Russian Palladium Coins

Russia is one of the world’s leading palladium producers and produces over 40 percent of the global supply. The country’s production is a source of pride for Russians everywhere, and a beautiful way to show it off is by minting palladium coins.

The Soviet Union was among the first countries to issue palladium coins, and it continued with the Palladium Ballerina series after the fall of the USSR. These beautiful coins honor the famous Bolshoi Ballet and feature a new design with each date mark.

The Obverse

The obverse (front) of Russian palladium coins features a ballerina dancer. This design was created to honor the Bolshoi Ballet, a famous ballet company in Russia with significant cultural significance.

Palladium is a precious metal that’s used in a wide variety of industrial applications, including catalytic converters and hydrogen storage for cars. The metal is also used for jewelry designs and medical technology.

These coins are a great investment for bullion investors and collectors alike because they can be purchased at a much lower price than most other coins. They also offer more numismatic value and rarity than other coins.

These coins have a variety of weights, with 1 troy oz, 1/2 troy oz, 1/4 oz, and 1/10 oz versions available. They are issued in Brilliant Uncirculated and Proof conditions.

The Reverse

Russian palladium coins feature the ballerina dancer en pointe, a cultural icon in Russia. The obverse side depicts the ballet, while the reverse features a design representing the Soviet Union.

These coins were minted by the Moscow Mint from 1989 through 1995. During that time, the Soviet Union was experiencing major economic and political problems.

Instead of circulating the coins in silver or gold like most other government mints, the Soviets chose to mint them in palladium, Russia’s largest source of this metal. The hammer and sickle symbol of the USSR adorned the reverse of each coin, with the face value, country of issue and year of mintage displayed below.

The Weight

Palladium is not as common as gold or platinum, but it is a great option for investors and collectors alike. Its lower price compared to gold and platinum along with its industrial demand make it a popular investment option.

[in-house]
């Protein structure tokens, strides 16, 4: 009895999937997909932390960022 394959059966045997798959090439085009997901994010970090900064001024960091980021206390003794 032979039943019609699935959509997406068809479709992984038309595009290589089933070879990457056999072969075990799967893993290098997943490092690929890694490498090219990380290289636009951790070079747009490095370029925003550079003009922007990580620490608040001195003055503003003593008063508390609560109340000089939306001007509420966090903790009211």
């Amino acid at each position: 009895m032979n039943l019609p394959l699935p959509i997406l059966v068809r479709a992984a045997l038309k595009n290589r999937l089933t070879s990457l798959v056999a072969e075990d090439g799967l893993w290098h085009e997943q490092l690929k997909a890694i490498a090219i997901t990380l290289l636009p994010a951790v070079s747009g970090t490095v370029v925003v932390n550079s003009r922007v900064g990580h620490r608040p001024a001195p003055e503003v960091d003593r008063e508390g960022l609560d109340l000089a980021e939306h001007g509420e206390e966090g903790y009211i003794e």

Russian palladium coins are one of the best options for those looking to diversify their portfolio. They pack every penny of their weight in palladium and can be a great way to invest in a rare coin.

They can also be a great addition to a precious metals IRA. Only IRS-approved bullion can be added to these investment vehicles, and palladium is considered a safe bet for long-term value.

The reverse side of the Russian palladium ballerina features the national emblem of the former Soviet Union, a hammer and sickle surrounded by a globe and wheat field. Below that, the coin’s face value and year of mintage are engraved.

The Price

Russian palladium coins are a great way to diversify your portfolio. They are a safe investment that doesn’t cost as much as gold or silver, but still offer a high premium for both numismatic value and rarity.

They also have a historical significance that many investors are attracted to. They were produced by the Soviet Union during its final years as a world superpower.

These coins have the hammer-and-sickle symbol of the Soviet Union on the reverse side of each coin. Beneath the CCCP symbol is the face value and date of manufacture.

Palladium is a precious metal that is far more rare than gold and platinum, which makes it a popular choice for industrial applications such as catalytic converters. Its price also soared in recent history, outperforming gold and silver.